The Internet: The Web of BS ?
Column A: Trust, Authenticity, and accuracy
Column B: Other social media besides Facebook (Tumblr, Twitter)
Column C: “Most of the information we spread online is quantifiably ‘bullshit’”
The internet is a bubbling crockpot of Twitter activism, leaked pictures, YouTube cat videos, and endless additional bites of information. No matter how much time you spend online, it’s impossible to consume every bit of news. It is also a place where you can remain anonymous, where you can’t always tell the difference between political satire and destructive, hurtful racism, and where people threaten to kill someone they don’t even know over a single paparazzi picture.
Tumblr for example, can be something of a sacred place for many young people because it is a source of political news, debates regarding social issues, and keeps track of information that isn’t widely covered by the mainstream media. I hear many of my friends say “I’ve learned more on Tumblr than I have in four years of high school” all the time. However, I rarely hear anyone my age express the same sentiment about newspapers, TV news, or news magazines. However, one of the things those “official” outlets have over blogs/Twitter/Tumblr is that they are way more likely to have done at least a brief fact check in any of their publications. Someone, whether that might be the editor, the professional fact-checker, or the reporter, is responsible for using the correct information, and their job is consequently on the line if they keep printing things that aren’t factually true. On the other side of the spectrum however, nothing happens to someone who tweets a lie.
This isn’t to say that Tumblr can’t be an effective tool for conversation, but it’s important to keep in mind that words flow freely within this bubble (and others such as Twitter for example) and not everyone has the same standards when it comes to being factual. Nathaniel Barr’s article “Most of the information we spread online is quantifiably ‘bullshit’” for example, discusses this idea of what is reliable information, and what is in actuality, bullshit.
The “Age of Bullshit” as he calls it, fosters this culture of a shallow kind of information processing that does not question, or fact-check the endless mounts of inaccurate information that is produced daily. In addition, the article discusses how easy it is to manipulate a particular concept, or idea and ultimately change its intended message through the use of sharing. For example, posting something on social media (especially on Tumblr, thanks to the reblog function) is a way for the information you post to lose its intentional meaning. You post a picture, someone reblogs it, someone else reblogs that post, tags that might have helped contextualize the post are removed, source information is deleted, and suddenly that selfie that you posted is spread across the internet, recontextualized in a way that makes you deeply uncomfortable. Therefore, the more your work is reblogged, retweeted, and shared, the less chance it has to preserving its original meaning and intention.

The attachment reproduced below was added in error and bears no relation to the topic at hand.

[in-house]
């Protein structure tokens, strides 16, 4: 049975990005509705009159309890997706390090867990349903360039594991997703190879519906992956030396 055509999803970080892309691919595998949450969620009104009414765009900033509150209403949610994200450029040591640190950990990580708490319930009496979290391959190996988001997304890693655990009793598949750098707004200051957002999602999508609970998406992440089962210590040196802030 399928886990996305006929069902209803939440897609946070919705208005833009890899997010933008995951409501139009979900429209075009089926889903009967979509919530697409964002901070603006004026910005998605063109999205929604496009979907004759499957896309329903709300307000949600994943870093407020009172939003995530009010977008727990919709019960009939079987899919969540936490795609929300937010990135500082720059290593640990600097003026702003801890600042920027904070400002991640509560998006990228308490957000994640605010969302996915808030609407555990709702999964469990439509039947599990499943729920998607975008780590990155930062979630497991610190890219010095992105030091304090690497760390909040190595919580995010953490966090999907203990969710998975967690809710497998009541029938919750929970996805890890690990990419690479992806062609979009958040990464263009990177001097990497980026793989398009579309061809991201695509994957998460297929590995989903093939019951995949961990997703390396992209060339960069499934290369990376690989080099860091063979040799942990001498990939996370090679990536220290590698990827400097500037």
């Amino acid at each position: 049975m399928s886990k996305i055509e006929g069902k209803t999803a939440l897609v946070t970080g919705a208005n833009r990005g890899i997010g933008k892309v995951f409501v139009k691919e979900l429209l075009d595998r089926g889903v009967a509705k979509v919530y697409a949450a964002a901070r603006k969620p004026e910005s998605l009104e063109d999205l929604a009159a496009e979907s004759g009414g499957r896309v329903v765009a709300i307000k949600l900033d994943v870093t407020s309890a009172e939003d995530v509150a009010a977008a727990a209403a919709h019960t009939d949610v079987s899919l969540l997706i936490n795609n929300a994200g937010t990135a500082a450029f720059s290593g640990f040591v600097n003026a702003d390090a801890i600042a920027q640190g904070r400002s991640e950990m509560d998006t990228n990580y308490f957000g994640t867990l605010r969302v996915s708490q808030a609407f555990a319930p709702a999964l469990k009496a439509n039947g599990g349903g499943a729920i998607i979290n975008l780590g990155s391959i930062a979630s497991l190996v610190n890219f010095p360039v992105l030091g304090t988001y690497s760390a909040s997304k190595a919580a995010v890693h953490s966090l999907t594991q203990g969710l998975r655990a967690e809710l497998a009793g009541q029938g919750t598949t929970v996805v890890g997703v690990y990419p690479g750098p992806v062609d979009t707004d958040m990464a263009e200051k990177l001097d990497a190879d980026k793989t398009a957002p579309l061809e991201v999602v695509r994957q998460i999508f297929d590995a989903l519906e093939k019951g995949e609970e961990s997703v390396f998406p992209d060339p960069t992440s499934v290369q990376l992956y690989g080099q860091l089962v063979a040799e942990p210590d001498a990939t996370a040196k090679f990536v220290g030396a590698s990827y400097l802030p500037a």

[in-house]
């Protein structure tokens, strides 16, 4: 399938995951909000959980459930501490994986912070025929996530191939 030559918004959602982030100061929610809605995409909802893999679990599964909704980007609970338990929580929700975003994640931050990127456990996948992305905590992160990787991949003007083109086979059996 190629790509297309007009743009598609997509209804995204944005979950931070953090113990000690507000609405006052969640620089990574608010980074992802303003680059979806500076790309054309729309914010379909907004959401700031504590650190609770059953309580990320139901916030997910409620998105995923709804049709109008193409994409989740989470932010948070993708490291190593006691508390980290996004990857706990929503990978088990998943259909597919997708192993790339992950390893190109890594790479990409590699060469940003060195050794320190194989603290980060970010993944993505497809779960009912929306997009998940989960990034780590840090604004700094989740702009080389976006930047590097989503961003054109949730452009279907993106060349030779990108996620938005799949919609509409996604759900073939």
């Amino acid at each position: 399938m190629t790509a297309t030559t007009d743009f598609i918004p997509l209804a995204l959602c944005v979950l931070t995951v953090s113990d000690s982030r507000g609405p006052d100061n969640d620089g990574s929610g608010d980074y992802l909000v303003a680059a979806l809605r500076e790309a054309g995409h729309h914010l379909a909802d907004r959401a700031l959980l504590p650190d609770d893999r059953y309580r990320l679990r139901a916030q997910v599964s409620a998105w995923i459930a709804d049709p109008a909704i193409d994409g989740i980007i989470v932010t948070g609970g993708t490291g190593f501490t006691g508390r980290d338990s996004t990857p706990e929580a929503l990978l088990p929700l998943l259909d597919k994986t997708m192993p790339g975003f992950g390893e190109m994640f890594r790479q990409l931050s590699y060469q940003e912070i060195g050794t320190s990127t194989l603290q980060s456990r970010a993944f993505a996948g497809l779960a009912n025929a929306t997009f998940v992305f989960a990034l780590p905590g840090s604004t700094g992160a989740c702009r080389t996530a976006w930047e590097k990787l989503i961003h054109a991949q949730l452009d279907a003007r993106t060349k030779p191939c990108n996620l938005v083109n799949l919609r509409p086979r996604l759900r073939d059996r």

Barr also discusses an issue surrounding “catchy clickbait and cyber snake-oil salesmen” and how this tactic further fuels this culture of misrepresentation, and lies because companies constantly chase more page views, likes, followers, and subscribers. Tons of big, supposedly reputable websites are guilty of baiting you into clicking some insane headline just to get a rise out of you (and additional traffic of course, which equals more profits for the publication).
The widespread belief is that we’re all more informed because of the internet, and that’s true. However, we cannot forget that we are also being fed a lot of shit on the regular, which means we need to rethink, and question the information we are viewing rather than blindly following and accepting like ghosts. This is especially important because it’s become easier than ever to broadcast your opinion online, even if its based on complete lies or misconstrued information. Every single item in every one of your feeds is designed to grab our attention- but on many sites, that’s where their job ends. It’s your job in such cases to do your own research and establish whether this is true, or inaccurate. Ask yourself: Where did this come from? Who wrote/made it? What’s their background? And like the article encourages; receive more education, especially about what constitutes a good argument and evidence, and freely engage in reflective critical thinking so you can avoid getting caught in the web of bullshit that is constantly expanding on the internet.